“I need your mercy because I am a sinner. It has nothing to do with anyone else. No excuses, no blame, no victimhood.~ Owen
Because of the charges against me, I am destined to be overswept by your wrath unless I see your face, Lord, and know that I have found mercy in your sight.
I have nothing to bring that merits your grace. I have given up trying to reshape who you are or who I am to make my deeds acceptable or to draw vain sympathy for my condition. Your word declares my portion, but it also promises that another has consumed it on my behalf. (Matthew 26:39) If you accept that in my place, you are truly merciful. Because you decreed that one to take my place (Ephesians 1:4), you are wholly sovereign.”
In a further example of sovereign mercy, God molds us to be citizens fit for the kingdom of heaven. Grateful, humble, walking in newness of life, filled with the Spirit of love, putting off the old and putting on the new, submitting to the Spirit and denying the flesh—and more and more like him. When Christ walked with his disciples, the first New Testament citizens of his kingdom, he outlined the life of greatness they would experience. It would be like his, he said. That sounds pretty good, right?
“You know that the rulers of the Gentiles lord it over them, and their great ones exercise authority over them. It shall not be so among you. But whoever would be great among you must be your servant, and whoever would be first among you must be your slave, even as the Son of Man came not to be served but to serve, and to give his life as a ransom for many.” (Matthew 20:25-28)
Obedience, service, sacrifice . . . love. No wonder the tax collector hid and pleaded for mercy. In the divine court, his case would have been thrown out because with no mercy, and thus no holiness, he couldn’t even begin to be a servant, a slave, a sacrifice. The natural man doesn’t have it in him to be a citizen in the kingdom of heaven—What, be humbly obedient? contentedly serve even my enemies? give up anything for another’s sake? But take the man who has received mercy, who lifts his eyes up only to see the wrath-laden cross, who recognizes both the trustworthiness and the sovereignty of a forgiving God, and you will find this man (or woman) supernaturally empowered to achieve heavenly stature through Christlike humility.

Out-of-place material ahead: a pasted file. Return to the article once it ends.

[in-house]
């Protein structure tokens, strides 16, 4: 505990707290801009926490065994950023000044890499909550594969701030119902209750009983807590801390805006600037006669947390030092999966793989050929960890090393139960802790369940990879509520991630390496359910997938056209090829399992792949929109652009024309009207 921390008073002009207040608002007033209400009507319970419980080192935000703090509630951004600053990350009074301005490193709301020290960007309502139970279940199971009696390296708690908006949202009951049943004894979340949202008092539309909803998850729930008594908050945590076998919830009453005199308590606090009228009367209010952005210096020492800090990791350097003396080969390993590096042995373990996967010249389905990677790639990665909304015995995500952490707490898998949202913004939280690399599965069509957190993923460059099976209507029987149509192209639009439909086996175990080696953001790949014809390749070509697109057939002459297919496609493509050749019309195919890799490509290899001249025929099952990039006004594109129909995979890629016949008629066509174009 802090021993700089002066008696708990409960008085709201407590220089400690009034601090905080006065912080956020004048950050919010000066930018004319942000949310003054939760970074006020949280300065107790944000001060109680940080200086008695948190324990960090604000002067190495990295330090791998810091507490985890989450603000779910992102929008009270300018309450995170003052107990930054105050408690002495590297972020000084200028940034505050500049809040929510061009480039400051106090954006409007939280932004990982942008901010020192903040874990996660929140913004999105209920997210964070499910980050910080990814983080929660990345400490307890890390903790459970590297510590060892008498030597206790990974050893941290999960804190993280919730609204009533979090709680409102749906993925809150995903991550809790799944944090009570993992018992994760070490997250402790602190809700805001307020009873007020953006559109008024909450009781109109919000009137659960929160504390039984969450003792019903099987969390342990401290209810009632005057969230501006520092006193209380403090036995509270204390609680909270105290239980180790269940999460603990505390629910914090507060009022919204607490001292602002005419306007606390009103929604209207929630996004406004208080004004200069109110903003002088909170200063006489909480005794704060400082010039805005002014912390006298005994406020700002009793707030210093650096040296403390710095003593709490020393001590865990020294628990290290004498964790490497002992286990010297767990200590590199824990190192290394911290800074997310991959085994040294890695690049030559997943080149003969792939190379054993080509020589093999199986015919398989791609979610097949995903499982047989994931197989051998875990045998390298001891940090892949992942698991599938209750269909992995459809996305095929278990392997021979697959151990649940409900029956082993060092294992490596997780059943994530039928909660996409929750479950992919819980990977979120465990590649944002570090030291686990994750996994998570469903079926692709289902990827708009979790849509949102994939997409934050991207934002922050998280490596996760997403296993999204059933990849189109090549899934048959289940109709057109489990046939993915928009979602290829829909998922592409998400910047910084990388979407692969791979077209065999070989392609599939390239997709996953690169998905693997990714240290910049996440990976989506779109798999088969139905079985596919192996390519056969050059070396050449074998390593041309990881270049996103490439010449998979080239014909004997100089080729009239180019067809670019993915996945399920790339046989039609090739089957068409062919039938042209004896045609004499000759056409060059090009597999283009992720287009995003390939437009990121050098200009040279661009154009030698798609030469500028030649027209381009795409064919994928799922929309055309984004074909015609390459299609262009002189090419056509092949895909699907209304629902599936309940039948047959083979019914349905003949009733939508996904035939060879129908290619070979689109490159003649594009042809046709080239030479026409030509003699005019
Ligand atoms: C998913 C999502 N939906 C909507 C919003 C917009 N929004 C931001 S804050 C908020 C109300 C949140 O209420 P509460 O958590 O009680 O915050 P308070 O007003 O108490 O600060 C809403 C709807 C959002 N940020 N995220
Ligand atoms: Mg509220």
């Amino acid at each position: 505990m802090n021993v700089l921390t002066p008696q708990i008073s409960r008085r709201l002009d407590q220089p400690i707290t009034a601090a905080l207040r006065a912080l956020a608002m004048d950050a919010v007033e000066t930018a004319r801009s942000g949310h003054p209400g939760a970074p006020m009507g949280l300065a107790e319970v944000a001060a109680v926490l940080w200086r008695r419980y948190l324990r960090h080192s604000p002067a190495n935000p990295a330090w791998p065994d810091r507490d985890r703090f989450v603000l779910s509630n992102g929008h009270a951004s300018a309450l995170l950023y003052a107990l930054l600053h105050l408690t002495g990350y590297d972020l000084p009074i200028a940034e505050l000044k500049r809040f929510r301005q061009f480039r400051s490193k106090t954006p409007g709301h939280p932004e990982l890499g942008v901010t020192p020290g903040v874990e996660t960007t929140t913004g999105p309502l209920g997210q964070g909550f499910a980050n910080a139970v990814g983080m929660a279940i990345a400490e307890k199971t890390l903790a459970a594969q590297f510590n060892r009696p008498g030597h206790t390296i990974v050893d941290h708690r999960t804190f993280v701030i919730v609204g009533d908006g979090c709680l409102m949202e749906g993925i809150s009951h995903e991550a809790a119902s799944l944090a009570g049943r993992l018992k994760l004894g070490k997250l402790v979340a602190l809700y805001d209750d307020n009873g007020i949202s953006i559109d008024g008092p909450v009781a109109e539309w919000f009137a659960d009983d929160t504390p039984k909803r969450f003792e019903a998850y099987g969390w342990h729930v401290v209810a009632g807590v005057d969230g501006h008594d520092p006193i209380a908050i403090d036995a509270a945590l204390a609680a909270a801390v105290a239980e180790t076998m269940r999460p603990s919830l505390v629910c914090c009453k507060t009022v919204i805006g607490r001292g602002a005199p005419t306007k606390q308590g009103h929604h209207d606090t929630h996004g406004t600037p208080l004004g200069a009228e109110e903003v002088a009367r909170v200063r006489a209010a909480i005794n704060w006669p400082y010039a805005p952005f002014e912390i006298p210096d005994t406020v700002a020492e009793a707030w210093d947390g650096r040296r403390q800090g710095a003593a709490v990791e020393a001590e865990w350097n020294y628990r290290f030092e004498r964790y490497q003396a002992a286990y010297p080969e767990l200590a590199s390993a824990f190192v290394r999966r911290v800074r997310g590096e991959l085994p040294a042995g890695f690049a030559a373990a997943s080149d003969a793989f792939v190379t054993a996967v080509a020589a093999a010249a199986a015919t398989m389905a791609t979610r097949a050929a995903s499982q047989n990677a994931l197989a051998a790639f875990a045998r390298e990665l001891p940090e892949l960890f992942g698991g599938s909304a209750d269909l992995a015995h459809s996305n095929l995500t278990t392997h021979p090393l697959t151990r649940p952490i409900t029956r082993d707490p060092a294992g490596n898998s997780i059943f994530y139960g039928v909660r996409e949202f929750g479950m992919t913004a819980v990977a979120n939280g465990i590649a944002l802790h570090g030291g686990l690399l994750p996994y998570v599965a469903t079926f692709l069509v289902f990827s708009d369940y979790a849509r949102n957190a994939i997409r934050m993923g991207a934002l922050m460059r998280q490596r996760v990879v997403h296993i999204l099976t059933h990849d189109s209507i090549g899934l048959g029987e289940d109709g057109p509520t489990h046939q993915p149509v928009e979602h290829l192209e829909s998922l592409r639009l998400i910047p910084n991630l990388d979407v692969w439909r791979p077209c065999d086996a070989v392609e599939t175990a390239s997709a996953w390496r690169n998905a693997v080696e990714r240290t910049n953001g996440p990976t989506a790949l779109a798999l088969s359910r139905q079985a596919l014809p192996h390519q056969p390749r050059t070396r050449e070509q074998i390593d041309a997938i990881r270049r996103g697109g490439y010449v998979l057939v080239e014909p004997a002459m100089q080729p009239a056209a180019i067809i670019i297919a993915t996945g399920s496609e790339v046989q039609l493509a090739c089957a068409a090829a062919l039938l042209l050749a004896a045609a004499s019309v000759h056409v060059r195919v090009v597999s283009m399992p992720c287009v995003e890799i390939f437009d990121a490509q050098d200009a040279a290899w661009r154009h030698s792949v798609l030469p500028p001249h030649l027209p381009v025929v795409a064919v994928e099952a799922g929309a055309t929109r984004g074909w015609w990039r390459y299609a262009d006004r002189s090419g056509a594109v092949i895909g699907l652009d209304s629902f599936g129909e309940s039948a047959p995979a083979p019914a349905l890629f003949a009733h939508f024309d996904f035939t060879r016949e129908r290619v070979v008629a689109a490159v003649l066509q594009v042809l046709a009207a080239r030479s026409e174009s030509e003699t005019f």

Which am I, the Pharisee or the tax collector? In Les Mis, Jean Valjean encounters merciful obedience inspired by devotion to God and is astounded by the otherworldliness of it. We can debate the error behind Hugo’s understanding of priestly representation, but we can’t dispute the message of supernaturally empowered sacrifice and mercy from these lyrics early in the musical:
Yet why did I allow this man
To touch my soul and teach me love?
He treated me like any other
He gave me his trust
He called me brother
My life he claims for God above
Can such things be?
For I had come to hate this world
This world that always hated me
Take an eye for an eye!
Turn your heart into stone!
This is all I have lived for!
This is all I have known!
One word from him and I’d be back
Beneath the lash, upon the rack
Instead he offers me my freedom,
I feel my shame inside me like a knife
He told me that I have a soul,
How does he know?
What spirit came to move my life?
Is there another way to go?
Lord, have mercy on me, a sinner.
Knock hard on my stubborn heart to convict me of pride and self-righteousness.
Dismiss from your court of justice any claim of greatness on my behalf and see only the meek and tender Christ in my place.
Make me a cheerful and willing servant for your kingdom.
If I am to excel at anything, Lord, may it be humble walking—and nothing else at all.